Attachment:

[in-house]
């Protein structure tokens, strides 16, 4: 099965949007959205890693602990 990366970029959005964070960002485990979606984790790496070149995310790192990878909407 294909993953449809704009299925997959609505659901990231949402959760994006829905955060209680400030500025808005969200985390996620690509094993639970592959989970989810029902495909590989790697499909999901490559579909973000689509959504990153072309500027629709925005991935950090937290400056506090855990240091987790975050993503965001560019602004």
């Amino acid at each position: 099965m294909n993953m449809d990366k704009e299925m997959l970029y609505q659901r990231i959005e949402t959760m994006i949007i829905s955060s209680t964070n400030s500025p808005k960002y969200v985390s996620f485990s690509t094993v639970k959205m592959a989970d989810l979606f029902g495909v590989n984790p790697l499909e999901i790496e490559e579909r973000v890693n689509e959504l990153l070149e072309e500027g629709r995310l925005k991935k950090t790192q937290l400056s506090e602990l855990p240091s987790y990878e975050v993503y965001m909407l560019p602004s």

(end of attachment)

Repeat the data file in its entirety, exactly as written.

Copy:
[in-house]
């Protein structure tokens, strides 16, 4: 099965949007959205890693602990 990366970029959005964070960002485990979606984790790496070149995310790192990878909407 294909993953449809704009299925997959609505659901990231949402959760994006829905955060209680400030500025808005969200985390996620690509094993639970592959989970989810029902495909590989790697499909999901490559579909973000689509959504990153072309500027629709925005991935950090937290400056506090855990240091987790975050993503965001560019602004």
């Amino acid at each position: 099965m294909n993953m449809d990366k704009e299925m997959l970029y609505q659901r990231i959005e949402t959760m994006i949007i829905s955060s209680t964070n400030s500025p808005k960002y969200v985390s996620f485990s690509t094993v639970k959205m592959a989970d989810l979606f029902g495909v590989n984790p790697l499909e999901i790496e490559e579909r973000v890693n689509e959504l990153l070149e072309e500027g629709r995310l925005k991935k950090t790192q937290l400056s506090e602990l855990p240091s987790y990878e975050v993503y965001m909407l560019p602004s």